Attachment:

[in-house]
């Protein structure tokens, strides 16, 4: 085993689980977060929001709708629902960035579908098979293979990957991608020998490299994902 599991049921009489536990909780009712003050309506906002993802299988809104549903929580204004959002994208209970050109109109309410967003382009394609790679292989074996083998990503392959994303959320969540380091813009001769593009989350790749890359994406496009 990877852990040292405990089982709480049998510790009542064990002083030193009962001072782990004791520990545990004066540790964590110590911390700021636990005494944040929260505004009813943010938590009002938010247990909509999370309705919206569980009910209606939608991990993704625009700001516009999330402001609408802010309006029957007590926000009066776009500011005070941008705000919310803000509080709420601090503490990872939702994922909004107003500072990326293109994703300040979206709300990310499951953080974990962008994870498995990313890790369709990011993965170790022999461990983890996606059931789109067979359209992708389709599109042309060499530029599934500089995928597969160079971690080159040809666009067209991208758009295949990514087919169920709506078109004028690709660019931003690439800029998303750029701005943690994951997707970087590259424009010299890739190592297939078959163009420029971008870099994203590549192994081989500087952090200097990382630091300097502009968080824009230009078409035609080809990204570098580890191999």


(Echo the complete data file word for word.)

[in-house]
């Protein structure tokens, strides 16, 4: 085993689980977060929001709708629902960035579908098979293979990957991608020998490299994902 599991049921009489536990909780009712003050309506906002993802299988809104549903929580204004959002994208209970050109109109309410967003382009394609790679292989074996083998990503392959994303959320969540380091813009001769593009989350790749890359994406496009 990877852990040292405990089982709480049998510790009542064990002083030193009962001072782990004791520990545990004066540790964590110590911390700021636990005494944040929260505004009813943010938590009002938010247990909509999370309705919206569980009910209606939608991990993704625009700001516009999330402001609408802010309006029957007590926000009066776009500011005070941008705000919310803000509080709420601090503490990872939702994922909004107003500072990326293109994703300040979206709300990310499951953080974990962008994870498995990313890790369709990011993965170790022999461990983890996606059931789109067979359209992708389709599109042309060499530029599934500089995928597969160079971690080159040809666009067209991208758009295949990514087919169920709506078109004028690709660019931003690439800029998303750029701005943690994951997707970087590259424009010299890739190592297939078959163009420029971008870099994203590549192994081989500087952090200097990382630091300097502009968080824009230009078409035609080809990204570098580890191999």